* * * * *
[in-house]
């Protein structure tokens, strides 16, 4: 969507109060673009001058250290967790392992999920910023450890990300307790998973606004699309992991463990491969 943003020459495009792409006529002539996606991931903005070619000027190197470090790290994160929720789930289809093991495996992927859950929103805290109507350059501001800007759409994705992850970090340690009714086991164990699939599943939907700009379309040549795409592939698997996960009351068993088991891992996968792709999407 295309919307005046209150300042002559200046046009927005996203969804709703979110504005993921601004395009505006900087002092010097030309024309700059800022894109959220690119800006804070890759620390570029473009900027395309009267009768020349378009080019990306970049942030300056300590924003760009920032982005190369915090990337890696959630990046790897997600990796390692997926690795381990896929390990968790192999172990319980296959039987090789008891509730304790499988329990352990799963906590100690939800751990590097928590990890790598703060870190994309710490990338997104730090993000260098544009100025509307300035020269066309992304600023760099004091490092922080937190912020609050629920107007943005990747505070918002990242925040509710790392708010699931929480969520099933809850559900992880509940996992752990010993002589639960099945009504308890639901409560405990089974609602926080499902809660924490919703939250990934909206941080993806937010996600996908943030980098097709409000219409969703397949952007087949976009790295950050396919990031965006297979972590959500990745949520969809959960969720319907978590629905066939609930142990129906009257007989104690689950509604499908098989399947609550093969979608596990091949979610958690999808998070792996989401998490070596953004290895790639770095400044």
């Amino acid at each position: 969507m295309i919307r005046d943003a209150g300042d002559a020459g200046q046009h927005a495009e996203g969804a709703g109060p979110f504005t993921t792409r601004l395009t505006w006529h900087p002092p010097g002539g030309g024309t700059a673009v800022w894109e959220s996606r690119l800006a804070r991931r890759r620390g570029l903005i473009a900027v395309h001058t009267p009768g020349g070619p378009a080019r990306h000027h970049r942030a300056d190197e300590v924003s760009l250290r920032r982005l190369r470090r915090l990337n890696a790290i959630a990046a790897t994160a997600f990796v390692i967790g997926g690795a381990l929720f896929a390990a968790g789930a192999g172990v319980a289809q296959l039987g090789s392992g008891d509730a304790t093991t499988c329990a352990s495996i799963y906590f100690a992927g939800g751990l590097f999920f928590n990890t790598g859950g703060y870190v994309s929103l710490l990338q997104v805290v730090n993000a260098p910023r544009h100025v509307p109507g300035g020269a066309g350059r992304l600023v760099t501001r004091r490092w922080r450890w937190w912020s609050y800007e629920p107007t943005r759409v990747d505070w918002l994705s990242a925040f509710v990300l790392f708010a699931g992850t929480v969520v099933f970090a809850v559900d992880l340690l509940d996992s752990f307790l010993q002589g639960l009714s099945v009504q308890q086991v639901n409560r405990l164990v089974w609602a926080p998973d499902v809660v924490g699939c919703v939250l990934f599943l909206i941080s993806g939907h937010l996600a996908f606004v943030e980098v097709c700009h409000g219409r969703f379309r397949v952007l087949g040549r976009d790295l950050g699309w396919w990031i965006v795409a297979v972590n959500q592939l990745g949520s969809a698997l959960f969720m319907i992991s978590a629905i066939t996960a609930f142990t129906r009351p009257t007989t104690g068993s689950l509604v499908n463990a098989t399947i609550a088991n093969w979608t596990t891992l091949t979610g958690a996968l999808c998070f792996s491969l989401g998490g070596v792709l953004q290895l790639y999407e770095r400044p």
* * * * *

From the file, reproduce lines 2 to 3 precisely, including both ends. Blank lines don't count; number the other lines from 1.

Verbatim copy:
């Protein structure tokens, strides 16, 4: 969507109060673009001058250290967790392992999920910023450890990300307790998973606004699309992991463990491969 943003020459495009792409006529002539996606991931903005070619000027190197470090790290994160929720789930289809093991495996992927859950929103805290109507350059501001800007759409994705992850970090340690009714086991164990699939599943939907700009379309040549795409592939698997996960009351068993088991891992996968792709999407 295309919307005046209150300042002559200046046009927005996203969804709703979110504005993921601004395009505006900087002092010097030309024309700059800022894109959220690119800006804070890759620390570029473009900027395309009267009768020349378009080019990306970049942030300056300590924003760009920032982005190369915090990337890696959630990046790897997600990796390692997926690795381990896929390990968790192999172990319980296959039987090789008891509730304790499988329990352990799963906590100690939800751990590097928590990890790598703060870190994309710490990338997104730090993000260098544009100025509307300035020269066309992304600023760099004091490092922080937190912020609050629920107007943005990747505070918002990242925040509710790392708010699931929480969520099933809850559900992880509940996992752990010993002589639960099945009504308890639901409560405990089974609602926080499902809660924490919703939250990934909206941080993806937010996600996908943030980098097709409000219409969703397949952007087949976009790295950050396919990031965006297979972590959500990745949520969809959960969720319907978590629905066939609930142990129906009257007989104690689950509604499908098989399947609550093969979608596990091949979610958690999808998070792996989401998490070596953004290895790639770095400044």
């Amino acid at each position: 969507m295309i919307r005046d943003a209150g300042d002559a020459g200046q046009h927005a495009e996203g969804a709703g109060p979110f504005t993921t792409r601004l395009t505006w006529h900087p002092p010097g002539g030309g024309t700059a673009v800022w894109e959220s996606r690119l800006a804070r991931r890759r620390g570029l903005i473009a900027v395309h001058t009267p009768g020349g070619p378009a080019r990306h000027h970049r942030a300056d190197e300590v924003s760009l250290r920032r982005l190369r470090r915090l990337n890696a790290i959630a990046a790897t994160a997600f990796v390692i967790g997926g690795a381990l929720f896929a390990a968790g789930a192999g172990v319980a289809q296959l039987g090789s392992g008891d509730a304790t093991t499988c329990a352990s495996i799963y906590f100690a992927g939800g751990l590097f999920f928590n990890t790598g859950g703060y870190v994309s929103l710490l990338q997104v805290v730090n993000a260098p910023r544009h100025v509307p109507g300035g020269a066309g350059r992304l600023v760099t501001r004091r490092w922080r450890w937190w912020s609050y800007e629920p107007t943005r759409v990747d505070w918002l994705s990242a925040f509710v990300l790392f708010a699931g992850t929480v969520v099933f970090a809850v559900d992880l340690l509940d996992s752990f307790l010993q002589g639960l009714s099945v009504q308890q086991v639901n409560r405990l164990v089974w609602a926080p998973d499902v809660v924490g699939c919703v939250l990934f599943l909206i941080s993806g939907h937010l996600a996908f606004v943030e980098v097709c700009h409000g219409r969703f379309r397949v952007l087949g040549r976009d790295l950050g699309w396919w990031i965006v795409a297979v972590n959500q592939l990745g949520s969809a698997l959960f969720m319907i992991s978590a629905i066939t996960a609930f142990t129906r009351p009257t007989t104690g068993s689950l509604v499908n463990a098989t399947i609550a088991n093969w979608t596990t891992l091949t979610g958690a996968l999808c998070f792996s491969l989401g998490g070596v792709l953004q290895l790639y999407e770095r400044p």